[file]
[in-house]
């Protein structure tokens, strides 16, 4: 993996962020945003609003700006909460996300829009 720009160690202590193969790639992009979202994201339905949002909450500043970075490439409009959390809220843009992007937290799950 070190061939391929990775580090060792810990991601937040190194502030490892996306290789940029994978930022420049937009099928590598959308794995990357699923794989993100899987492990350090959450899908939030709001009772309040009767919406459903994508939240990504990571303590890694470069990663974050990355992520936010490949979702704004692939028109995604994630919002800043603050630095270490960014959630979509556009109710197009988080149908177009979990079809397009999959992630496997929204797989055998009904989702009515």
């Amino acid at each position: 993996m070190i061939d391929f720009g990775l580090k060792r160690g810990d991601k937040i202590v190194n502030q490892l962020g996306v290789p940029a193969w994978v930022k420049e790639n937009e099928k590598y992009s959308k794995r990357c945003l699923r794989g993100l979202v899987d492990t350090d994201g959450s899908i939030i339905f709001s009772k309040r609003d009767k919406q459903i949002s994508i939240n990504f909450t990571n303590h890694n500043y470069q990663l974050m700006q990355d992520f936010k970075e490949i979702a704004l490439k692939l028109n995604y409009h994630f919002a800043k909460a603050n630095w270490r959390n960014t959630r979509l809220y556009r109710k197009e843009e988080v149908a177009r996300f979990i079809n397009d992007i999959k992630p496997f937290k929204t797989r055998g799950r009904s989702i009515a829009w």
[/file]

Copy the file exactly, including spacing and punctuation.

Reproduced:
[in-house]
């Protein structure tokens, strides 16, 4: 993996962020945003609003700006909460996300829009 720009160690202590193969790639992009979202994201339905949002909450500043970075490439409009959390809220843009992007937290799950 070190061939391929990775580090060792810990991601937040190194502030490892996306290789940029994978930022420049937009099928590598959308794995990357699923794989993100899987492990350090959450899908939030709001009772309040009767919406459903994508939240990504990571303590890694470069990663974050990355992520936010490949979702704004692939028109995604994630919002800043603050630095270490960014959630979509556009109710197009988080149908177009979990079809397009999959992630496997929204797989055998009904989702009515």
């Amino acid at each position: 993996m070190i061939d391929f720009g990775l580090k060792r160690g810990d991601k937040i202590v190194n502030q490892l962020g996306v290789p940029a193969w994978v930022k420049e790639n937009e099928k590598y992009s959308k794995r990357c945003l699923r794989g993100l979202v899987d492990t350090d994201g959450s899908i939030i339905f709001s009772k309040r609003d009767k919406q459903i949002s994508i939240n990504f909450t990571n303590h890694n500043y470069q990663l974050m700006q990355d992520f936010k970075e490949i979702a704004l490439k692939l028109n995604y409009h994630f919002a800043k909460a603050n630095w270490r959390n960014t959630r979509l809220y556009r109710k197009e843009e988080v149908a177009r996300f979990i079809n397009d992007i999959k992630p496997f937290k929204t797989r055998g799950r009904s989702i009515a829009w």